Historical finds vary in how old they are, but each discovery opens our eyes to history a bit more. Recently, scientists uncovered a 3,000-year-old hall in Brandenburg that may have belonged to King Hinz or one of his predecessors. The building is unique for the area, making it intriguing. Let’s see what this find means.
The Largest Building Of Its Kind
Archaeologists exploring the area of Prignitz stumbled upon a massive structure with dimensions of 31 by 10 meters (102 by 33 feet). The design is rare for a building in this period, which scientists think dates between the 10th and 9th century BC.
The structure comes from the historically rich area of Brandenburg, which has consistently given us clues into life during this period. Near this site is the massive burial mound of Seddin, a royal grave suggesting that this building may have been a meeting hall for the king and his subjects.
The Rumor Of A Golden Casket
Scientists believe that this hall, dubbed The Hall of Legends by history fans, belonged to a fabled King Hinz, who ruled Prignitz in the past. Exactly when in the past is up for debate since there has been no real evidence of its exact time of existence.
Local rumors from the past have said that King Hinz was buried in a golden coffin to show how important he was to the region’s people. The complex is considered to have been the seat of power for this Nordic Bronze Age king, and each discovery made here tells us a little bit more about him.
More Cultured Than Expected
The discovery is unique because it prompts scientists to reconsider what they thought about this settlement. The location of the king’s burial mound (found in 1899) and the hall’s proximity suggest this was a significant center of power for this king – potentially an ancient capital.
The hall is most likely a longhouse of Nordic construction common of the time. However, it is far more expansive than scientists expected. Houses during this period were typically eight meters (25 feet) wide. His structure surpasses ten meters (33 feet) wide, making it a surprisingly colossal construction.
How Old Are We Talking?
The Nordic Bronze Age, which this settlement existed in, spanned from 1700 B.C. to 550 B.C. Settlements consisted primarily of longhouses like the hall and several four-post structures known as helms. This settlement was typical of other settlements in Denmark and Sweden that shared a similar cultural background.
It’s also assumed that the Bronze Age Nordic culture traded heavily with the Mycenean Greeks, which also flourished during that time. The burial mound at Seddin attributed to King Hinz is referred to as a “Homeric tomb” because of how closely it resembles elite burials in Italy and Greece of the time.
Intriguing Construction Methods
Typically, longhouses constructed in Northern Europe at the time would have walls made of wattle and daub. This construction reflects what the construction technology of the time allowed builders to use. However, this legendary hall seems to have a few peculiarities compared to other buildings.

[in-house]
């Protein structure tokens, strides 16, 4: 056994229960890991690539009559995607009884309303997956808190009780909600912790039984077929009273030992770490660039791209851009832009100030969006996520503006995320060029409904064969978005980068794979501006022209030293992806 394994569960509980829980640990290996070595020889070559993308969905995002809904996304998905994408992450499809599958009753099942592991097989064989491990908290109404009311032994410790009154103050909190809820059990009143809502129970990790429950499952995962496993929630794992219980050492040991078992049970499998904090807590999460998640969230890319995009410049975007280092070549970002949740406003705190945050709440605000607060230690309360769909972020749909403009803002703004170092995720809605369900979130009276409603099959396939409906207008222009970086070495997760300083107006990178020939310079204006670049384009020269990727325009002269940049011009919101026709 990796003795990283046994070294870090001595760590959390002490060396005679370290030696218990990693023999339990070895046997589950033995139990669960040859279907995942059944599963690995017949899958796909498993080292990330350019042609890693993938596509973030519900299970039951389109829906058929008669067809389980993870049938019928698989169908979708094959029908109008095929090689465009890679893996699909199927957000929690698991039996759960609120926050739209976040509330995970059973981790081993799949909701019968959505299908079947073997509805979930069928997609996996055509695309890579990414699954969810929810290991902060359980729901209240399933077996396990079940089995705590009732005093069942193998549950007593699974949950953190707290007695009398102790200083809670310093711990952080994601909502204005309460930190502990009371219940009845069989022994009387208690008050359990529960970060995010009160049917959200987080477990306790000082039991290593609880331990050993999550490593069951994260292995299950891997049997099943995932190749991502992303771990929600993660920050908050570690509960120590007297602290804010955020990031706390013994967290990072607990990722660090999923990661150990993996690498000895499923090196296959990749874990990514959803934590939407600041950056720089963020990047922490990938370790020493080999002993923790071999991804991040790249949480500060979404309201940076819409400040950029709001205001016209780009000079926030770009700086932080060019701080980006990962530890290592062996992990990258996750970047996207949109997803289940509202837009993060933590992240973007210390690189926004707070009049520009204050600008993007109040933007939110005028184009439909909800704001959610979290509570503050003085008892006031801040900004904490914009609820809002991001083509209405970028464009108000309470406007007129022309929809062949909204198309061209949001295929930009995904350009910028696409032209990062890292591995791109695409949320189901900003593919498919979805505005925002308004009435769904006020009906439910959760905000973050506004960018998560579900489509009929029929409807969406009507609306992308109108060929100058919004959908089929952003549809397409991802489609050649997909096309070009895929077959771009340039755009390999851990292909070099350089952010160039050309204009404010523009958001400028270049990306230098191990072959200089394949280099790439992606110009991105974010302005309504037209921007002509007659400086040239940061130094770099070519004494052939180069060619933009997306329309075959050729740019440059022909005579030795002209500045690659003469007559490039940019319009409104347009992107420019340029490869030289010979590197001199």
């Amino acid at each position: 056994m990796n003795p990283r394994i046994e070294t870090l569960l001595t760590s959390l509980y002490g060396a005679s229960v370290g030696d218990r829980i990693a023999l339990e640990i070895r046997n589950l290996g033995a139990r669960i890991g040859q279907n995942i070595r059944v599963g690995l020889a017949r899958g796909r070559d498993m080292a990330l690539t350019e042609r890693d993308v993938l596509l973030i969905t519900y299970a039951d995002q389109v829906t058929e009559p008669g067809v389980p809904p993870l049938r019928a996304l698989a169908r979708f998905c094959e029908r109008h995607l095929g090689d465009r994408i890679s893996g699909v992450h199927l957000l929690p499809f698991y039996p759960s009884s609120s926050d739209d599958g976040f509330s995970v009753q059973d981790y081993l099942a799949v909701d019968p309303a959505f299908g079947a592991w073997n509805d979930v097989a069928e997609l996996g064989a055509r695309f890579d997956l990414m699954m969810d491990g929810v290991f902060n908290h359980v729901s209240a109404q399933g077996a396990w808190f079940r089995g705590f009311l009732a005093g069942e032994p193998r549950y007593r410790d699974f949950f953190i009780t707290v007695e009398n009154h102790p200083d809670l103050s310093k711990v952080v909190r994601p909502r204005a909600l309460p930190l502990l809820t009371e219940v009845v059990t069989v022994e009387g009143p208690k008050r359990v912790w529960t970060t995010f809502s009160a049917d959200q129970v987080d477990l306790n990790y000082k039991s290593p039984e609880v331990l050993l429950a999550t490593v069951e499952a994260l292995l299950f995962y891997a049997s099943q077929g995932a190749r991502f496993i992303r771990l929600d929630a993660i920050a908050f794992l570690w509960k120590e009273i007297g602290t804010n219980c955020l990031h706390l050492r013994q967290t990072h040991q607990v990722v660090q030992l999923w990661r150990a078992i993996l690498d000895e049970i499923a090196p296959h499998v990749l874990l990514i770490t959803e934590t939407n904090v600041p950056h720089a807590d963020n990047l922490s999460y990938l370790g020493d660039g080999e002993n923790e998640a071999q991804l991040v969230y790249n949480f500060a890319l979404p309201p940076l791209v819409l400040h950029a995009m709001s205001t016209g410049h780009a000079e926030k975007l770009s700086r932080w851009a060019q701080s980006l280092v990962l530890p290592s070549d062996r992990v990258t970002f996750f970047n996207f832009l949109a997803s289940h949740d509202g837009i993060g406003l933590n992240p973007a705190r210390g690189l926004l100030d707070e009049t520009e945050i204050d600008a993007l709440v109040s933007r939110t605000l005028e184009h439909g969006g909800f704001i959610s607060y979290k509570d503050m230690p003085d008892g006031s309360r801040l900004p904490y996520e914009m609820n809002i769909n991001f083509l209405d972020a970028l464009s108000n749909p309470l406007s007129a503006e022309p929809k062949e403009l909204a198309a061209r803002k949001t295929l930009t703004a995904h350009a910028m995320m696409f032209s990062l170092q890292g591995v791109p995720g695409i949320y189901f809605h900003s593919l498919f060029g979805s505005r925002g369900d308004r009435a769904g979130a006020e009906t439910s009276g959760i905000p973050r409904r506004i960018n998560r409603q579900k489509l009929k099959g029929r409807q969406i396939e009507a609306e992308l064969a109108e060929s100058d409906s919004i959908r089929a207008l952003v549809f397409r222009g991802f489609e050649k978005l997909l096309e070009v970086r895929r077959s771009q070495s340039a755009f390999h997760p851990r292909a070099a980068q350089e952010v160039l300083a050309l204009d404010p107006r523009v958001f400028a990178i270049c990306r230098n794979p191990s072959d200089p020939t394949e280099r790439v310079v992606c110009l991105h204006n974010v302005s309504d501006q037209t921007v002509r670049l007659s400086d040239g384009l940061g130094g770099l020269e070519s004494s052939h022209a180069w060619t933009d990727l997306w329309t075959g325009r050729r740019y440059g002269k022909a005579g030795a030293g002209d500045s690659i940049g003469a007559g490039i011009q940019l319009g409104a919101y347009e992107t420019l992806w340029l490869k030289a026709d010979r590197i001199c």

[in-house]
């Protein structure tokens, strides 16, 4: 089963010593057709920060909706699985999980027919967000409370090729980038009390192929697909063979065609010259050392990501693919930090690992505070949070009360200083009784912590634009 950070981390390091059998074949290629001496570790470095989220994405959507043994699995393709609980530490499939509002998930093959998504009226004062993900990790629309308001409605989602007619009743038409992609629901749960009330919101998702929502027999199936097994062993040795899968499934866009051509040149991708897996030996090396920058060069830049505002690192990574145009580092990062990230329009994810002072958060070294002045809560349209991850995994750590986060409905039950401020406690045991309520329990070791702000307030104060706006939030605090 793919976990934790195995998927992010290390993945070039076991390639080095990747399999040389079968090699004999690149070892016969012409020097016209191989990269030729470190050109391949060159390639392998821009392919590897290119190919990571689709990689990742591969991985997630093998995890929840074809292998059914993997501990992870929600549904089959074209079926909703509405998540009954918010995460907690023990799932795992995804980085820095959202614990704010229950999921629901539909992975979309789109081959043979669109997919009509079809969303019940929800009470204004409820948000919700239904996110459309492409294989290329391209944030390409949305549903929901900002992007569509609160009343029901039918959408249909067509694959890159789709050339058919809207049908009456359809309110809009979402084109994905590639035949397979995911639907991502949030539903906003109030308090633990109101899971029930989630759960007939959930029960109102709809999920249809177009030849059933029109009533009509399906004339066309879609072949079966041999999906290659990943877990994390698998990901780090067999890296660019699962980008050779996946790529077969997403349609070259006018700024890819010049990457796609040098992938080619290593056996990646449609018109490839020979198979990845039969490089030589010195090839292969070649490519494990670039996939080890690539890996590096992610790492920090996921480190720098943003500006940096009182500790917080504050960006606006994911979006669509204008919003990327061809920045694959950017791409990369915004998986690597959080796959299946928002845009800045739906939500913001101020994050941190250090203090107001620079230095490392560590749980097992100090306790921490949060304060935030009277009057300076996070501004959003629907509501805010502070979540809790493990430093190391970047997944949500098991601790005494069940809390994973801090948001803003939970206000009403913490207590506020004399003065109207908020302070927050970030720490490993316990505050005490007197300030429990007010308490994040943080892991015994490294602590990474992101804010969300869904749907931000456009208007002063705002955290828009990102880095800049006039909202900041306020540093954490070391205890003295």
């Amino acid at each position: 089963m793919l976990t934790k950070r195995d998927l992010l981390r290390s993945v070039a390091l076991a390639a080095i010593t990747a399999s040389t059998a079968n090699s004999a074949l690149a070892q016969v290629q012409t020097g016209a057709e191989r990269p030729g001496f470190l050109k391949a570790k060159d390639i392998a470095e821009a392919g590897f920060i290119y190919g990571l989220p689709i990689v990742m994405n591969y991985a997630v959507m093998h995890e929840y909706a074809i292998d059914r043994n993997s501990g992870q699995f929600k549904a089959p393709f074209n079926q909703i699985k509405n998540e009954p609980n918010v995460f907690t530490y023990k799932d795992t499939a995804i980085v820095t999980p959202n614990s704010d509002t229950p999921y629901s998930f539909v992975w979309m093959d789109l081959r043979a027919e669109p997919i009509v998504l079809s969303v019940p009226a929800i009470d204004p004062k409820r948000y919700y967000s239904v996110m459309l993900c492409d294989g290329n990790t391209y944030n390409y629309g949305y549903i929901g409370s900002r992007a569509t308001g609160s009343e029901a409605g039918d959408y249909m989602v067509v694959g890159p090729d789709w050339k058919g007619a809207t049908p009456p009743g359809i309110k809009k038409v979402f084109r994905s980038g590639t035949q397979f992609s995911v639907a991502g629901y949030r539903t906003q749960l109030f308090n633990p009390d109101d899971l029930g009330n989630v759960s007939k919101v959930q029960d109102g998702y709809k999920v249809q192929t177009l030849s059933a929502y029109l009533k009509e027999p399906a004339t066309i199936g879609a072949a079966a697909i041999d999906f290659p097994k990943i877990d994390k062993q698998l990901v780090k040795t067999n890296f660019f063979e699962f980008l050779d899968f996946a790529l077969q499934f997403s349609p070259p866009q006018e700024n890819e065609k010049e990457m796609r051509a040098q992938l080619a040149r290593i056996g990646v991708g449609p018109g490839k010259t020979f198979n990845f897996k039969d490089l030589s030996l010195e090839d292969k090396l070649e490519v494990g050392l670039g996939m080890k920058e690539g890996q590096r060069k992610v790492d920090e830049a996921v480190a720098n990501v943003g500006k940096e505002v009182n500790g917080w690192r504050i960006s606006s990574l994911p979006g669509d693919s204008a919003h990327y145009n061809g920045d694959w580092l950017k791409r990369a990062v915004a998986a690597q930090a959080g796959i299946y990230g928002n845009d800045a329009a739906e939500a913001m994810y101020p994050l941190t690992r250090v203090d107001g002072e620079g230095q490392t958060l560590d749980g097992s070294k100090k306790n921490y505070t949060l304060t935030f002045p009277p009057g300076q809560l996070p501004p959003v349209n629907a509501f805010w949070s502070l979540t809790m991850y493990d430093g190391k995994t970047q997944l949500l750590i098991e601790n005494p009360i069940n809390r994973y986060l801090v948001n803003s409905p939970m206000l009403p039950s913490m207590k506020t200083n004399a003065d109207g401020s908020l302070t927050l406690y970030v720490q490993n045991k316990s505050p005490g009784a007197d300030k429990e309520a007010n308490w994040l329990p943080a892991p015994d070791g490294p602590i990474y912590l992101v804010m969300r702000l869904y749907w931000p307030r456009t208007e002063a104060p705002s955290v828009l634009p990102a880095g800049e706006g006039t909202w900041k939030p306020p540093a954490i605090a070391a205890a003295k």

While most of the walls were built out of the typical wattle and daub, two showed a strange change in technology. They were constructed with piled-up field stones from the Prignitz soil. This suggests these methods may have been copied from builders who lived further south, in central Europe.
A Massive Building With Home Comforts
No ancient king would want to entertain his equals in a substandard hall, and this one showed a lot of effort put into its construction. On the western side of the longhouse, a massive fireplace sat to warm all who would gather under its thatched eaves. A small vessel recovered suggested it was also used for ritual sacrifice.
The building was a towering structure, rising to a height of as much as seven meters (23 feet). The height suggests that the building had multiple floors, possibly for housing grain or living quarters. Some visitors to the longhouse may have been invited to stay over if they were coming from afar.
Not A Farmer’s Residence
With such a stunning size of building, it might be tempting to believe that it may have been a communal hall for many families. After all, in the Americas, longhouses were used as communal living areas for many families. There are a few things that counter that idea.
“We were overwhelmed by how big this building must have been,” Immo Heske, an archaeologist at the Georg-August University of Gottingen, noted. The luxury of the construction, coupled with the ritual sacrifice container, made it clear that this was not a communal living space but a celebratory hall.
Found By Accident
The entire complex, including the burial mound, was stumbled upon over a hundred years ago. The king’s burial mound was uncovered during construction to build a road in 1899. It was only years afterward that scientists ascribed it to the illustrious King Hinz.
Of the monarchs that lived during this time, we know very little. There isn’t a lot of recorded history, and what we do know comes from stories passed from generation to generation. Yet this building is unique, as only two others near its size have ever been uncovered between Germany and Denmark that share a similar construction date.
Grappling With The Past
Discoveries like this allow us to explore a period of history we know absolutely nothing about. The few glimpses of the Nordic Bronze Age come from artifacts discovered at settlements, but we don’t know how life was back then with any certainty.
Learning about the past means immersing yourself in it. Can you imagine how it must have been to be living in a settlement like this or even visiting it? It might have been the same as a small country farmer visiting London or Paris today – just as busy, breathtaking, and awe-inspiring.